The silent Brazilian film Miss Right Now (1927), produced by and starring Eva Nil, who also worked as a camera and laboratory assistant on the film, stands out as a powerful and rare example of a woman's creative agency in early Brazilian cinema. The plight of this film also provides a means to consider the conditions of women's on- and offscreen work, dominant models for female screen protagonists in 1920s Brazil, and negotiations between modern and traditional values within an emergent Brazilian star system.
“A Role in Which the Work Is Not Completely Passive”: Eva Nil, Miss Right Now (1927), and Women's Work in Brazilian Silent Cinema
Luciana Corrêa de Araújo is an assistant professor at Universidade Federal de São Carlos (UFSCar), Brazil. Her research focuses on Brazilian silent cinema. She has published the books A Crônica de Cinema no Recife dos Anos 50 (Recife: Fundarpe, 1997) and Joaquim Pedro de Andrade: Primeiros Tempos (São Paulo: Alameda Editorial, 2013). Her writing has been published in journals and edited collections, including Stars and Stardom in Brazilian Cinema (Berghahn, 2016). She is currently coordinating the Brazilian part of the international research project “Towards an Intermedial History of Brazilian Cinema” (AHRC/UK-FAPESP/Brazil).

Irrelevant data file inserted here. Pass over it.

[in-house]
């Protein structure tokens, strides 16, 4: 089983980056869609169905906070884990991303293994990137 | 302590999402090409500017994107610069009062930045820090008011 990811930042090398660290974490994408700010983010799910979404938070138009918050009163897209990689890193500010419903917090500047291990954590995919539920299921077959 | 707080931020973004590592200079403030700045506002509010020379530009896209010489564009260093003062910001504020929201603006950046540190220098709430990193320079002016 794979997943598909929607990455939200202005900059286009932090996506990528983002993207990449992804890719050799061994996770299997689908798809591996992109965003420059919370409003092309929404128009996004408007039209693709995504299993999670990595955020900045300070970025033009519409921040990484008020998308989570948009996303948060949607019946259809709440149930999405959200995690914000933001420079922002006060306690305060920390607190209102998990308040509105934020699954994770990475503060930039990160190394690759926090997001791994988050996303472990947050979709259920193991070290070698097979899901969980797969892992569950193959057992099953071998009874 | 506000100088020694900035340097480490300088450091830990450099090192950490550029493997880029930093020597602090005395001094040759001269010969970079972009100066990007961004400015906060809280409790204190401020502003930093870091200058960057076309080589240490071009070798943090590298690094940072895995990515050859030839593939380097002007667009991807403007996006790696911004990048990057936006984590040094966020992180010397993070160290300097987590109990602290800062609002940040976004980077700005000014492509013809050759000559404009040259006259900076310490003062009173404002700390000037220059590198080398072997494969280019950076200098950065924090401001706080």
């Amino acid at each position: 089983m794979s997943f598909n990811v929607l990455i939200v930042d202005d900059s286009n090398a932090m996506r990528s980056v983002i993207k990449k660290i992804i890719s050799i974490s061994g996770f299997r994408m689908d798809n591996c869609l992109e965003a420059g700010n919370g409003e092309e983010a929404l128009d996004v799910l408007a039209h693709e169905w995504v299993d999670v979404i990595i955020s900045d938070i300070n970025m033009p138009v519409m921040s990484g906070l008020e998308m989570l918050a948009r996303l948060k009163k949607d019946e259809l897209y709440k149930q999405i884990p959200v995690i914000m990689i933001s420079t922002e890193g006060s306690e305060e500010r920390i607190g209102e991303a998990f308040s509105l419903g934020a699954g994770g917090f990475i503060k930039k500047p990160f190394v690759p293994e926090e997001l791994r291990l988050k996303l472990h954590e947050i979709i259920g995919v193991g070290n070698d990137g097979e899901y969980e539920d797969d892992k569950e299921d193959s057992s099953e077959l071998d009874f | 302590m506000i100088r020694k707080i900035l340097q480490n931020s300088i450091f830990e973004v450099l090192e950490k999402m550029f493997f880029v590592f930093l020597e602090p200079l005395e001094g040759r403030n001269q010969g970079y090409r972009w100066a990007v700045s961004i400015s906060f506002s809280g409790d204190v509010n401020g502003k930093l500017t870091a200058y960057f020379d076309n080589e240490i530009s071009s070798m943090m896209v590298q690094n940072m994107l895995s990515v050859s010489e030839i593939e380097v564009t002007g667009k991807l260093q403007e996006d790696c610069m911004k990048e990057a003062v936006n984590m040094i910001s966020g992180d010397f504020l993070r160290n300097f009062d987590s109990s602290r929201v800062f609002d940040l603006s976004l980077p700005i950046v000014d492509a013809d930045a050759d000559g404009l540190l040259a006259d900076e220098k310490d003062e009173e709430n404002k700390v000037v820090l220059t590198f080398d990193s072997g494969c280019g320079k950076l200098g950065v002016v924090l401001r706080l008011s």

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Luciana Corrêa de Araújo; “A Role in Which the Work Is Not Completely Passive”: Eva Nil, Miss Right Now (1927), and Women's Work in Brazilian Silent Cinema. Feminist Media Histories 1 October 2017; 3 (4): 102–125. doi: https://doi.org/10.1525/fmh.2017.3.4.102
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